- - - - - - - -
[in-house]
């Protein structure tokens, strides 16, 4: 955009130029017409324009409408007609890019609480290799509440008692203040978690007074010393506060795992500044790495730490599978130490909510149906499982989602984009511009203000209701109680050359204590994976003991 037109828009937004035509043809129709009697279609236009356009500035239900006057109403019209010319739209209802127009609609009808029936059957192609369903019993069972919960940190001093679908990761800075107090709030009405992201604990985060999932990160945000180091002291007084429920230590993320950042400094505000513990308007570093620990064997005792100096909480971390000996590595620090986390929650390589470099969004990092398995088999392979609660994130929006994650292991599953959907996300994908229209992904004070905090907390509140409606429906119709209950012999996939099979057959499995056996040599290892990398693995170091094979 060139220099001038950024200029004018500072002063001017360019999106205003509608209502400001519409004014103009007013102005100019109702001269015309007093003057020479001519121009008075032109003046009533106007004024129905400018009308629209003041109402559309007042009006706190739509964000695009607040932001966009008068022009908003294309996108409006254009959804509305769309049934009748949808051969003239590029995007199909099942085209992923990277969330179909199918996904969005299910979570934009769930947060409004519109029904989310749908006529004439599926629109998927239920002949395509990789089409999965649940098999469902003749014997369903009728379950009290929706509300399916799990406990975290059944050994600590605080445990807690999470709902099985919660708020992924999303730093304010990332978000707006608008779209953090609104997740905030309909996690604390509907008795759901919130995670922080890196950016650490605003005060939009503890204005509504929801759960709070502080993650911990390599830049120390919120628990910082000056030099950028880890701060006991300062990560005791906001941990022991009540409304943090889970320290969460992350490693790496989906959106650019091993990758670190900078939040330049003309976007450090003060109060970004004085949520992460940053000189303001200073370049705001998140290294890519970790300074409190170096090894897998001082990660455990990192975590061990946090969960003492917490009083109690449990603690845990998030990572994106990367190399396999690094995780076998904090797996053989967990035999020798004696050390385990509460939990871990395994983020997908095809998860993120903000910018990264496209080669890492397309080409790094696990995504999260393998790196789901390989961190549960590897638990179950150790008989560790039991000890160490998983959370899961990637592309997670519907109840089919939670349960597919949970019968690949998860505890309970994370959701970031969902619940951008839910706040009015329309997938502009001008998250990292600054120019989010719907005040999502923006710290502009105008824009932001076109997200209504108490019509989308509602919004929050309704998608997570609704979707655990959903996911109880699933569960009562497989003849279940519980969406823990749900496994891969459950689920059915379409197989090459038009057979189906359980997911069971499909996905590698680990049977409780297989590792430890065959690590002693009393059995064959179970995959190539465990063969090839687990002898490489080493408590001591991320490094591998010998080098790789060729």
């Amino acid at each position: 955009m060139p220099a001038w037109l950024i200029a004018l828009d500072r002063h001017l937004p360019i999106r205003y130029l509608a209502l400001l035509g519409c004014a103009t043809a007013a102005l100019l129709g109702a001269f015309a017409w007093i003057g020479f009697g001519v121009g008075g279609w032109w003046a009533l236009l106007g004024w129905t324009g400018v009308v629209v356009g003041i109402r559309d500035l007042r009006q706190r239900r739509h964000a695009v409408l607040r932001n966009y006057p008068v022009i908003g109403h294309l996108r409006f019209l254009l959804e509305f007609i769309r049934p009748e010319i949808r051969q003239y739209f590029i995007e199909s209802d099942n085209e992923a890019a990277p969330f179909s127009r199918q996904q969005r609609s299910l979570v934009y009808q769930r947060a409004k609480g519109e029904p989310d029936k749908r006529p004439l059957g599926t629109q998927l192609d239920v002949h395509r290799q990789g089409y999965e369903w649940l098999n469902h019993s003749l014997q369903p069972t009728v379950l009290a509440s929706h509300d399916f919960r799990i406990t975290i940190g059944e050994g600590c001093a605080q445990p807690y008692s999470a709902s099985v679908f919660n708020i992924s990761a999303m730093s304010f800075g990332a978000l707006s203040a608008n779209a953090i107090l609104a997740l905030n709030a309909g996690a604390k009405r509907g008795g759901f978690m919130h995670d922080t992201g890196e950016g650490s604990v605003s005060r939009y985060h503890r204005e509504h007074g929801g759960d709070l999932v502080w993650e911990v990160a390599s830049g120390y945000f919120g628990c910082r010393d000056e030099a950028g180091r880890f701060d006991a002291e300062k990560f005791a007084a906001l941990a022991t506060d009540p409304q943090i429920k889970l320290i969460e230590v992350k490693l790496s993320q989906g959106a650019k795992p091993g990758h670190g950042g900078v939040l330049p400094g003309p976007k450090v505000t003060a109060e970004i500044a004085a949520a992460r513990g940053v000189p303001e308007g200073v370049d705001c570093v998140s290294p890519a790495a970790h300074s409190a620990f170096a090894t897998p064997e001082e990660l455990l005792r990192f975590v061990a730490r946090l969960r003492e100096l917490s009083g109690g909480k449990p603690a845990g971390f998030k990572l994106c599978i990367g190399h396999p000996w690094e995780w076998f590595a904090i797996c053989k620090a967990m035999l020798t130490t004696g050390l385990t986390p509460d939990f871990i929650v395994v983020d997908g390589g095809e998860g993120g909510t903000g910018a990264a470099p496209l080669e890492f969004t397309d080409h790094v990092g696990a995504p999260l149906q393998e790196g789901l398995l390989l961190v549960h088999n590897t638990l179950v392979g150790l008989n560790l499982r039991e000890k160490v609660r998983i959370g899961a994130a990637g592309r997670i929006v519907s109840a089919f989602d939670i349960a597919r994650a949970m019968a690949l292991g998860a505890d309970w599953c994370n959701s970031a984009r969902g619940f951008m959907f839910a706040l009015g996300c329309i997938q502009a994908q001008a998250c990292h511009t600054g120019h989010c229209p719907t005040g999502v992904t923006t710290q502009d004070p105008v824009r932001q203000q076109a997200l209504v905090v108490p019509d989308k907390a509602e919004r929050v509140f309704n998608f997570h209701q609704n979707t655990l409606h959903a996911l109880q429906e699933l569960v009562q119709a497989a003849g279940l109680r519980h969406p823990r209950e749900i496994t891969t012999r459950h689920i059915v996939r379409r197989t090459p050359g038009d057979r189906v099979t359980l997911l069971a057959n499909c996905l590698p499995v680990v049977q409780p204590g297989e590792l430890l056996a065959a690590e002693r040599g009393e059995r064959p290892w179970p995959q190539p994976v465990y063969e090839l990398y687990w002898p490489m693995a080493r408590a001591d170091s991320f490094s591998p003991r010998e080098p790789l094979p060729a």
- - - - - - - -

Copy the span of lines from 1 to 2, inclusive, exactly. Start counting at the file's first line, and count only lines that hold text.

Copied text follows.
[in-house]
């Protein structure tokens, strides 16, 4: 955009130029017409324009409408007609890019609480290799509440008692203040978690007074010393506060795992500044790495730490599978130490909510149906499982989602984009511009203000209701109680050359204590994976003991 037109828009937004035509043809129709009697279609236009356009500035239900006057109403019209010319739209209802127009609609009808029936059957192609369903019993069972919960940190001093679908990761800075107090709030009405992201604990985060999932990160945000180091002291007084429920230590993320950042400094505000513990308007570093620990064997005792100096909480971390000996590595620090986390929650390589470099969004990092398995088999392979609660994130929006994650292991599953959907996300994908229209992904004070905090907390509140409606429906119709209950012999996939099979057959499995056996040599290892990398693995170091094979 060139220099001038950024200029004018500072002063001017360019999106205003509608209502400001519409004014103009007013102005100019109702001269015309007093003057020479001519121009008075032109003046009533106007004024129905400018009308629209003041109402559309007042009006706190739509964000695009607040932001966009008068022009908003294309996108409006254009959804509305769309049934009748949808051969003239590029995007199909099942085209992923990277969330179909199918996904969005299910979570934009769930947060409004519109029904989310749908006529004439599926629109998927239920002949395509990789089409999965649940098999469902003749014997369903009728379950009290929706509300399916799990406990975290059944050994600590605080445990807690999470709902099985919660708020992924999303730093304010990332978000707006608008779209953090609104997740905030309909996690604390509907008795759901919130995670922080890196950016650490605003005060939009503890204005509504929801759960709070502080993650911990390599830049120390919120628990910082000056030099950028880890701060006991300062990560005791906001941990022991009540409304943090889970320290969460992350490693790496989906959106650019091993990758670190900078939040330049003309976007450090003060109060970004004085949520992460940053000189303001200073370049705001998140290294890519970790300074409190170096090894897998001082990660455990990192975590061990946090969960003492917490009083109690449990603690845990998030990572994106990367190399396999690094995780076998904090797996053989967990035999020798004696050390385990509460939990871990395994983020997908095809998860993120903000910018990264496209080669890492397309080409790094696990995504999260393998790196789901390989961190549960590897638990179950150790008989560790039991000890160490998983959370899961990637592309997670519907109840089919939670349960597919949970019968690949998860505890309970994370959701970031969902619940951008839910706040009015329309997938502009001008998250990292600054120019989010719907005040999502923006710290502009105008824009932001076109997200209504108490019509989308509602919004929050309704998608997570609704979707655990959903996911109880699933569960009562497989003849279940519980969406823990749900496994891969459950689920059915379409197989090459038009057979189906359980997911069971499909996905590698680990049977409780297989590792430890065959690590002693009393059995064959179970995959190539465990063969090839687990002898490489080493408590001591991320490094591998010998080098790789060729």